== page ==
Liverpool may wallow in the treacherous waters of the bottom five, but the squad they have and their recent performances suggest that it will not be long before they power their way up the table. If this is not the case, one would expect Hodgson to lose his job before Christmas.
David Moyes looks to have again shaped up the ship at Goodison, though he should be bitterly disappointed he could not have his team ready for the seasons opening again.
West Ham look to be struggling, though they again have such an array of talent that sooner or later you would expect them to pull out a run that could worry a few of their fellow cellar dwellers.
Blackpool have torn up the script on a few occasions so far, most notably at Anfield, and also by playing an open attacking game that is a breath of fresh air at times when compared to the defensive set ups some of the 'so-called' elite sides have put out.
Despite Manchester City taking the points from Blackpool the other week, the underdogs did enough to win and with officials who could do their jobs properly would have kept the three points at home.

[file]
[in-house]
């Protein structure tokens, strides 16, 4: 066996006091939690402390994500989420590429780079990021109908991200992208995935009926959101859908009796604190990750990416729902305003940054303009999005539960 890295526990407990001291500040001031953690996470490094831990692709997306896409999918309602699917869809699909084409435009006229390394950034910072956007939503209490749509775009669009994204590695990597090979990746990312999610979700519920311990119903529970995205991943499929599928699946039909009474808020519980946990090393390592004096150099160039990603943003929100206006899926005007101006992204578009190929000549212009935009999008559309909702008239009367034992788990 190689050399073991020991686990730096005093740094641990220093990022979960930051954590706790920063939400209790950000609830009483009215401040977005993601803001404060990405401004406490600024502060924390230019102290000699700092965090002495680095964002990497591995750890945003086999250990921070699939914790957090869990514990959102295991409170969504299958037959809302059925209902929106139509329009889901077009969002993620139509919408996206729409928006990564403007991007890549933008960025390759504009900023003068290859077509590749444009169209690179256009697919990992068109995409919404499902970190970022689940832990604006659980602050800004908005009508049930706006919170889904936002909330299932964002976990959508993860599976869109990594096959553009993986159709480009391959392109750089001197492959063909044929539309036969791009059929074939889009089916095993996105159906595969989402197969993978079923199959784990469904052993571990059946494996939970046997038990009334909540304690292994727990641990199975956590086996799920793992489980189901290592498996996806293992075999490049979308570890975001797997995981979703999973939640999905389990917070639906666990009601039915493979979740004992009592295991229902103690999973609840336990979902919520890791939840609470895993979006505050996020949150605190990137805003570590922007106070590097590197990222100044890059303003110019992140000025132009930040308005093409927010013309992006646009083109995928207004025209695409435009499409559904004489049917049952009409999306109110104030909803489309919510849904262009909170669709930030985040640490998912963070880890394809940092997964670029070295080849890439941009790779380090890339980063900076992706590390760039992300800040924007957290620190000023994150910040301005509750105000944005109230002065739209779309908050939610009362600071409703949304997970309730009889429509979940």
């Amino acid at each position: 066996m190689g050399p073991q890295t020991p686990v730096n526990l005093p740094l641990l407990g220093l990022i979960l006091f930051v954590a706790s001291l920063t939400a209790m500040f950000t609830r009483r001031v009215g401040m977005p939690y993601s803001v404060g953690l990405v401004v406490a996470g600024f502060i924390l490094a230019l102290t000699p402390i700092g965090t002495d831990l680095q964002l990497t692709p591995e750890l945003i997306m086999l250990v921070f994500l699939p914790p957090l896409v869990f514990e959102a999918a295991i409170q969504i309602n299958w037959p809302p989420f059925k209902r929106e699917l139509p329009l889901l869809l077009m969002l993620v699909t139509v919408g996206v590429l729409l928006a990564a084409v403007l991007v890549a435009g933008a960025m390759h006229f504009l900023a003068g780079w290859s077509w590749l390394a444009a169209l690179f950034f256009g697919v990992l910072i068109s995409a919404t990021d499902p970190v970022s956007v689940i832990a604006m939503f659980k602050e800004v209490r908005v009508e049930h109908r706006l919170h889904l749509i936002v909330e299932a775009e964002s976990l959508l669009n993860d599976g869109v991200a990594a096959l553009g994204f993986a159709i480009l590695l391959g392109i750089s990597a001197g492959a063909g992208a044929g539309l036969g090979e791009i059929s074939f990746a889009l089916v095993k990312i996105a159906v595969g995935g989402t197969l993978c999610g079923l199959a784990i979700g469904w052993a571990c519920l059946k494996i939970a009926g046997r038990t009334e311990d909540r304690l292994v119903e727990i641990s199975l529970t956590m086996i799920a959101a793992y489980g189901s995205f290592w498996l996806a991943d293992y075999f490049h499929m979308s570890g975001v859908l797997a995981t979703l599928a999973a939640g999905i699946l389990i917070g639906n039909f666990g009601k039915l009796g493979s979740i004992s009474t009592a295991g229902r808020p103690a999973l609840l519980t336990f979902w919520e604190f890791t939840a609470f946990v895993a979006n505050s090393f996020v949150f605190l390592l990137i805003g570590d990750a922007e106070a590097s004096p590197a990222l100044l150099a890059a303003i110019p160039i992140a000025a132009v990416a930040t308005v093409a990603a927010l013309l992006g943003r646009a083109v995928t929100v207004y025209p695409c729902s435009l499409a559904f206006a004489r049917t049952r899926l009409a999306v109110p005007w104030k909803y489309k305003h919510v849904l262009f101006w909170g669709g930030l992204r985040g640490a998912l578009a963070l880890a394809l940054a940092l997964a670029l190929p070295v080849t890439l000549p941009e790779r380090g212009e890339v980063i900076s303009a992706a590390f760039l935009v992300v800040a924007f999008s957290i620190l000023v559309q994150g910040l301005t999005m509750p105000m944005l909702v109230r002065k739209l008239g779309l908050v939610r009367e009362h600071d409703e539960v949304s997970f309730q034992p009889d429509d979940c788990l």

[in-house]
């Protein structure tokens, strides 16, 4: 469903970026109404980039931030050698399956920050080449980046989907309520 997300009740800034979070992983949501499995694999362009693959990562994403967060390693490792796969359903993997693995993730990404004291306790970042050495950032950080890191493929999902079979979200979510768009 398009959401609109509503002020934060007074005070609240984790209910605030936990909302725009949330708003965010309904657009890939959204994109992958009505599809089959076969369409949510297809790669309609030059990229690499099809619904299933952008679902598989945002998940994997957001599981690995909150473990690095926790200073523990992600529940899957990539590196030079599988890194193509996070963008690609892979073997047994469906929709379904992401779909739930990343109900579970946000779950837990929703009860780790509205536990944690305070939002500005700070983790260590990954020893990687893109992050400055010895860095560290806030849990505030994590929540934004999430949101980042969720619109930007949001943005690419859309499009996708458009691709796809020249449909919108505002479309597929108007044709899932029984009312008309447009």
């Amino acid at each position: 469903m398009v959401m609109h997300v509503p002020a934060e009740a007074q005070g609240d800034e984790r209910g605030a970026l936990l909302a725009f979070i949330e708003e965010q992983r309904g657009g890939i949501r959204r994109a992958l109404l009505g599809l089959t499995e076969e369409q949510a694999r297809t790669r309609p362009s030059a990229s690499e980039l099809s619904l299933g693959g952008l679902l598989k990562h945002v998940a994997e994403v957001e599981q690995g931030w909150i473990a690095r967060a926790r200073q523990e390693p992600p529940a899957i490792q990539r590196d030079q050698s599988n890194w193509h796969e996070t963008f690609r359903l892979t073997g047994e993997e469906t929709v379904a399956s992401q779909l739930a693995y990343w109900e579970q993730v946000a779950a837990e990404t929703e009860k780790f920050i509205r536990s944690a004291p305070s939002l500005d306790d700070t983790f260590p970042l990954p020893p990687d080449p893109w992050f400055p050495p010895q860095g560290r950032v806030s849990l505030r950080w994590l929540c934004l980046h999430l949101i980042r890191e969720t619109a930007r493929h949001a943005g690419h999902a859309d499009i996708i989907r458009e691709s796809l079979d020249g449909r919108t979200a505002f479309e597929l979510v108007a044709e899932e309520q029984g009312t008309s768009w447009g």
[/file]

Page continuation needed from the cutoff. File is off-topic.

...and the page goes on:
Gone are the days of easy matches: Every team in the competition has shown an ability to surprise and shift to the next level at times.
Tuncay Sanli's screamer for Stoke in their loss to a Hernandez inspired Manchester United in the weekend provided telling evidence of that.
Newcastle have shown excellent signs of improvement and Bolton have started to play a bit of football with Owen Coyle at the helm.
West Brom, of course, have embarrassed both Arsenal and Manchester United on their respective home pitches and played some good belief inspired football to shake off the tag of being not good enough for the top flight.
At this stage, it looks to be an extraordinarily difficult season to call with several teams finally pulling themselves together and others having not been properly tested.
It makes for an exciting and enthralling few months of football.
It will then be over and we will have to wait a few months for the next round of competition—whirling through the galaxy on this amazing living rock, fascinated by the pursuit of a small ball on a grass rectangle, chased by men in identical sets of clothing, who intermittently barrel and prance, tumble and float, as billions watch on with sheer delight, forgetting the woes of the world as they are transported to a happy place for a time—before the reality of result either dashes or inflates the feelings of euphoria tapped into during the match.